The Vietnamese film industry turned around overnight with the release of Tran Anh Hung’s The Scent of the Green Papaya in 1993. The film would win two awards at the Cannes Film Festival, including the Camera d’Or, trophies from the British Film Institute and the French Film Academy and an Academy Award nomination for Best Foreign Language Film. Tran’s follow-up film, Cyclo (1995), would win the highest accolade at the Venice Film Festival and his subsequent works – Mùa hè chiều thẳng đứng (The Vertical Ray of the Sun, 2000) and I Come With The Rain (2009, starring Hollywood import Josh Hartnett) – would be globally acclaimed.
Tran’s presence in the marketplace opened the films of Vietnam to a wider audience and inspired his countrymen. Soon, such notable works as Regis Wargnier’s Indochine (1992) and Jean-Jacques Annaud’s The Lover (1993), two high-profile international productions, as well as Tony Bui’s Ba mùa (Three Seasons, 1998, with Harvey Keitel), Lê Hoàng’s Gai nhay (Bar Girls, 2002) and its sequel Lọ lem hè phố (Street Cinderella, 2004), Nguyễn Võ Nghiêm Minh’s Mùa len trâu (The Buffalo Boy, 2003), Phi Tiến Sơn’s Lưới trời (Heaven’s Net, 2005), Quang Hai Ngo’s Chuyen cua Pao (Pao’s Story, 2006) and Ham Tran’s Vượt Sóng (Journey From The Fall, 2007) were impacting festival programmes and arthouse cinemas worldwide. A horror film (a genre frowned upon by censors) finally made its way to local screens in the shape of Kim Tae-Kyeong’s Muoi The Legend of the Portrait (2007), the first film to bear a under-16 censorship tag; documentaries have found favour again, particularly Nguyen Trinh Thi’s gay-themed Love Man Love Woman (2008) and Doan Hoang’s Oh Saigon (2008).
The debate over censorship and the influential role of the Vietnam Film Department flared in 2013, when the Nguyen Brothers film Bui doi Cho Lon faced a ban for content deemed violent and anti-social. The banning raised deep concerns amongst the industry that the governing body was becoming too strict in its enforcement of ageing standards, especially when anachronistic actioners like Lady Assassins 3D (2013), Quang Dung Nguyen’s Shaw-inspired Ninja-babe romp, were getting greenlit and heavily promoted.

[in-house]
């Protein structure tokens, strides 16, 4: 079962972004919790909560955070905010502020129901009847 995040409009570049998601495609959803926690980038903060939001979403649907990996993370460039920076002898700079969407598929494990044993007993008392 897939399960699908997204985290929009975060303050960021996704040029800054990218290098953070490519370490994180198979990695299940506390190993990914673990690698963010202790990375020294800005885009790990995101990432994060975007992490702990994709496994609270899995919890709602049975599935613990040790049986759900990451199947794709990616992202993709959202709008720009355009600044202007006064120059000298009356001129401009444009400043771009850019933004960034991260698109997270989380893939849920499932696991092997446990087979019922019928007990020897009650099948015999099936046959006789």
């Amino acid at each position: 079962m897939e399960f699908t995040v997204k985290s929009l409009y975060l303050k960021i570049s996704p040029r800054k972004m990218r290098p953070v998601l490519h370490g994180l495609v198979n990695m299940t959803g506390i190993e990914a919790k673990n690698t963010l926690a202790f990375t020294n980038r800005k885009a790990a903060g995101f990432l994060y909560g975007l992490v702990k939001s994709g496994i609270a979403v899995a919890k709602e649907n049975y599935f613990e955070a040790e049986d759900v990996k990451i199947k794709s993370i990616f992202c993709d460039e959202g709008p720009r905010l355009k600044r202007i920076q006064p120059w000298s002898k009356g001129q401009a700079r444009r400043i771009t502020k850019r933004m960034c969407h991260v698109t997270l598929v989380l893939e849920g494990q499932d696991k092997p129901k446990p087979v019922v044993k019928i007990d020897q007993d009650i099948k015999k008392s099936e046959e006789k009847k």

That same year, the Vietnam Department of Cinema announced with much fanfare that an injection of US$309million would kickstart a resurgence in Vietnamese production and exhibition. The aim was to ensure the region’s film output and cinema attendence would be the number one per capita earner in South-East Asian territories by 2020. However, as of 2016, it is Korean interests CJ CGV Cinemas and Lotte Theatres that have secured control of 70% of the multiplex market, while the planned investment in regional cinema venues (predominantly owned and operators by local entrepreneurs) has slowed. Piracy remains a major concern, with stalls often spruiking DVD knock-offs of current release titles on the same street as theatrical houses.
Despite these obstacles, both the commercial film sector and independent arthouse producers are surviving in the modern Vietnamese film landscape. Broad entertainment such as the period action epic Lua Phat (Once Upon a Time in Vietnam, 2013), the body-swap comedy Em là bà nội của anh (You Are my Grandmother, 2015), the raucous farce Battle of The Brides (2011) and its sequel (2014) and the horror/romance hybrid The Housemaid: Co Hau Gai (2016) open to receptive local crowds, while more personal, indie-sector works such as the rural drama Tôi thay hoa vàng trên co xanh (Yellow Flowers on the Green Grass, 2015, and Vietnam’s official foreign language Oscar entry in 2016), the transgender documentary Finding Phong (2015), Dap Canh Giua Khong Trung (Flapping from the Middle of Nowhere, 2014) and the wartime melodrama Nha tien tri (The Prophecy, 2015), buoy the sector, which maintains an enviable presence in the face of the western sector imports.
The Hanoi International Film Festival – Hanoi, Vietnam; November.
The 4th edition of the northern city’s premiere film event begins November 1, under the guidance of the Cinema Department of the Ministry of Culture, Sports and Tourism. To honour the theme of ‘Cinema, Integration and Sustainable Development’, the event will screen 12 features from 11 countries, as well as provide a sidebar focus on Indian Cinema.
Ministry of Culture, Sports and Tourism (MCST)
147 Hoàng Hoa Thám,
Quận Ba Đình, Hà Nội.
Tel: (+84) 4 845 2402
Fax: (+84) 4 823 4997